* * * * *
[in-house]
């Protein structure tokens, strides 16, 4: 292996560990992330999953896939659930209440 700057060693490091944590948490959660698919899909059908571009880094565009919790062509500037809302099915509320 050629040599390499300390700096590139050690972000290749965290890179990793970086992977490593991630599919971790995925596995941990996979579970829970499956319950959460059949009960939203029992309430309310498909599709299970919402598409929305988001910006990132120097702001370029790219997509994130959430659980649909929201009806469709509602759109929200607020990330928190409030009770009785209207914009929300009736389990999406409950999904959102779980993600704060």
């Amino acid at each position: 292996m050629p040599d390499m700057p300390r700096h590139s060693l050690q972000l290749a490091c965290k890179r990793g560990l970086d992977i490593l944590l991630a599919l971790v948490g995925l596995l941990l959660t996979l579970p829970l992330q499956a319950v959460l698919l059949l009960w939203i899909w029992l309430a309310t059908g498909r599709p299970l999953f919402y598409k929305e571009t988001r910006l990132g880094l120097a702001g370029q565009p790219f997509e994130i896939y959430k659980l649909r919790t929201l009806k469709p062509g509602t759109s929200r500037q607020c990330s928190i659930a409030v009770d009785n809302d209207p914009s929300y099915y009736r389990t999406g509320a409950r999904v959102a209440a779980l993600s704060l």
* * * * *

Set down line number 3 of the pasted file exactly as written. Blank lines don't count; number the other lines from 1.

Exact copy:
């Amino acid at each position: 292996m050629p040599d390499m700057p300390r700096h590139s060693l050690q972000l290749a490091c965290k890179r990793g560990l970086d992977i490593l944590l991630a599919l971790v948490g995925l596995l941990l959660t996979l579970p829970l992330q499956a319950v959460l698919l059949l009960w939203i899909w029992l309430a309310t059908g498909r599709p299970l999953f919402y598409k929305e571009t988001r910006l990132g880094l120097a702001g370029q565009p790219f997509e994130i896939y959430k659980l649909r919790t929201l009806k469709p062509g509602t759109s929200r500037q607020c990330s928190i659930a409030v009770d009785n809302d209207p914009s929300y099915y009736r389990t999406g509320a409950r999904v959102a209440a779980l993600s704060l």